We went to the beach this week. Images of serenity often involve beaches – beaches that are invariably composed of perfectly white, soft sand with lapping waves, sunsets, palm trees and a tropical breeze.
While these beaches might be the blueprint for someone’s paradise there’s no escaping the fact that they are no good for sandcastles. For that you need a beach like this one: vast, firm, lightly salted; the sort of beach where families shelter behind windbreaks and the chips are served with gravy.
Luckily, there was no call for windbreaks today. The wind was calm and the sky streaked with white clouds through which the warm (but not too hot) sun broke. If the waves were lapping, they were several miles too far out to hear but none of that detracted from carrying out our core purpose.
Armed with our brand new buckets and spades, we dug in. As any practised sandcastler knows, there are some fundamental techniques which must be followed in the making of a good sandcastle.
Stand where the sand is firm and neither too dry nor too wet. Make sure the inside of the bucket is clean and pack the sand in tightly, pressing down hard. Next, level the top carefully using the back of the spade (adding more sand if necessary). Then lift the bucket high and bring down with confidence in a pre-determined flat area, giving it the all-important tap before lifting the lid on your masterpiece.
And masterpieces they were. Having warmed up with the basic model we began to branch out in our designs. We tried motte and bailey, concentric castles with keeps and battlements, and experimented with different types of turrets. We discovered that if you turned the spade backwards and sliced downwards you could create a staircase leading to the dungeon. We dug moats and used shells as drawbridges. My daughter spent a long time fashioning a swimming pool for the inner courtyard.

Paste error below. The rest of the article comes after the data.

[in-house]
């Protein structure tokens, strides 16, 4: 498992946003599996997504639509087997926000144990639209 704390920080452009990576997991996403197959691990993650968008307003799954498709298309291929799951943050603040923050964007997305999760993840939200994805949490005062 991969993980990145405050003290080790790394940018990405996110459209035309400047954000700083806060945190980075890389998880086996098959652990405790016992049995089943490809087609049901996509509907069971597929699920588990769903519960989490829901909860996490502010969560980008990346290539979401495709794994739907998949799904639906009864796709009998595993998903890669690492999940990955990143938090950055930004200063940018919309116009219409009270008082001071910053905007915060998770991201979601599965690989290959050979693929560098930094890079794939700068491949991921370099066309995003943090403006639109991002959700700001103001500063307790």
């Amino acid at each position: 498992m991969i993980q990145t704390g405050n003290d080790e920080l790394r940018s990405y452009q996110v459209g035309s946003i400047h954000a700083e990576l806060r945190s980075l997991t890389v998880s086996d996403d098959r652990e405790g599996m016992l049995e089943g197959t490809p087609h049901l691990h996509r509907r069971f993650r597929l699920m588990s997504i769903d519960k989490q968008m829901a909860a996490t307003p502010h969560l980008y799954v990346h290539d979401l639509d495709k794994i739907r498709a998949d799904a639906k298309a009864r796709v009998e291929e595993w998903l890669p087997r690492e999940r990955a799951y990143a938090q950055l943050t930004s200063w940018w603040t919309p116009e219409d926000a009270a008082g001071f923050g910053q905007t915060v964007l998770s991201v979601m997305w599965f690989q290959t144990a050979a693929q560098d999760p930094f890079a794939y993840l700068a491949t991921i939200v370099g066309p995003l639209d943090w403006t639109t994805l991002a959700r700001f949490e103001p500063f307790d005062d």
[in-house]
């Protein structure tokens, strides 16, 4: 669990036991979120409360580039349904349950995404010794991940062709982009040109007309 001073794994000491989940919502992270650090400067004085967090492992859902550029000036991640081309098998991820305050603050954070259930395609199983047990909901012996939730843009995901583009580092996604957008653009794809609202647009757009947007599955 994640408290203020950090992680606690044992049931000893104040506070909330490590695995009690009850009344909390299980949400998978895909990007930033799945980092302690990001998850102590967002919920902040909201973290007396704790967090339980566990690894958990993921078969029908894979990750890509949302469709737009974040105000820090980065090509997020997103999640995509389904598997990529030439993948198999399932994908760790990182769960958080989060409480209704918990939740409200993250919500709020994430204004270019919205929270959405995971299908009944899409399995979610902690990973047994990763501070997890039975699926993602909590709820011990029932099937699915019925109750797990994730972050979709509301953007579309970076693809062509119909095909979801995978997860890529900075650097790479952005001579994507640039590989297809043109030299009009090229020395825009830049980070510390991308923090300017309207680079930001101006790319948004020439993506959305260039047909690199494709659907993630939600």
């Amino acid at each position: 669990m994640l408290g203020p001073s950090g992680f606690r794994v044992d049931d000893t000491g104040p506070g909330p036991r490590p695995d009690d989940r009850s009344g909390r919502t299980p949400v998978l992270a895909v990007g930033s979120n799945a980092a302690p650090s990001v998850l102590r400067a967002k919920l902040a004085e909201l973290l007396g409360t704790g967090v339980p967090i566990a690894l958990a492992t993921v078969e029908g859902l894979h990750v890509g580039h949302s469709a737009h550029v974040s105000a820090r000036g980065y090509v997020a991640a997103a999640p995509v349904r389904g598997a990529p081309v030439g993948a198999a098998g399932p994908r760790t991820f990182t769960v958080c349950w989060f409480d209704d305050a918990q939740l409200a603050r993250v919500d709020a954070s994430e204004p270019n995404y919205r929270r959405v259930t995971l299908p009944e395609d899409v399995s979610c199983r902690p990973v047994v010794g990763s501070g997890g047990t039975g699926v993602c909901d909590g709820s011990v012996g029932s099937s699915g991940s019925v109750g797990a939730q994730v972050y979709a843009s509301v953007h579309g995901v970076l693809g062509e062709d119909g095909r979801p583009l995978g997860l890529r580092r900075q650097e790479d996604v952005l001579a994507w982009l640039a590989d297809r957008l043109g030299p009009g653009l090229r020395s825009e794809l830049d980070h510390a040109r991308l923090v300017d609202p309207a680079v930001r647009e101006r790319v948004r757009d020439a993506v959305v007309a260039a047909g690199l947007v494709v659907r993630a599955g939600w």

I know Ofsted don’t really do sandcastles but I’d have been more than happy to open these ones up for inspection. They could have inspected the building process too. It had everything: from direct instruction to modelling and practising of skills to child-led discovery learning.
We called upon prior knowledge, developed skills, problem solved and worked as a team. We demonstrated growth mindset when a spade snapped and one of the castles got accidentally sat on. There was verbal feedback, moments of awe and wonder and there was even a small plenary when my daughter made us mark them out of 10 (it can’t be easy being a teacher’s child).
Of course, none of this mattered. The buzzwords and teaching fashions, the strategies we evaluate were redundant here. To be honest, from this summer holiday vantage point, I’m not convinced they matter that much in the classroom, either.
In fact, building castles with my kids, sand between our toes, I’m not sure anything else particularly mattered. Not the past and definitely not the future. There’s no point building castles in the air when you’re building them in the sand.
Jo Brighouse is the pseudonym of a primary teacher in the Midlands. She tweets @jo_brighouse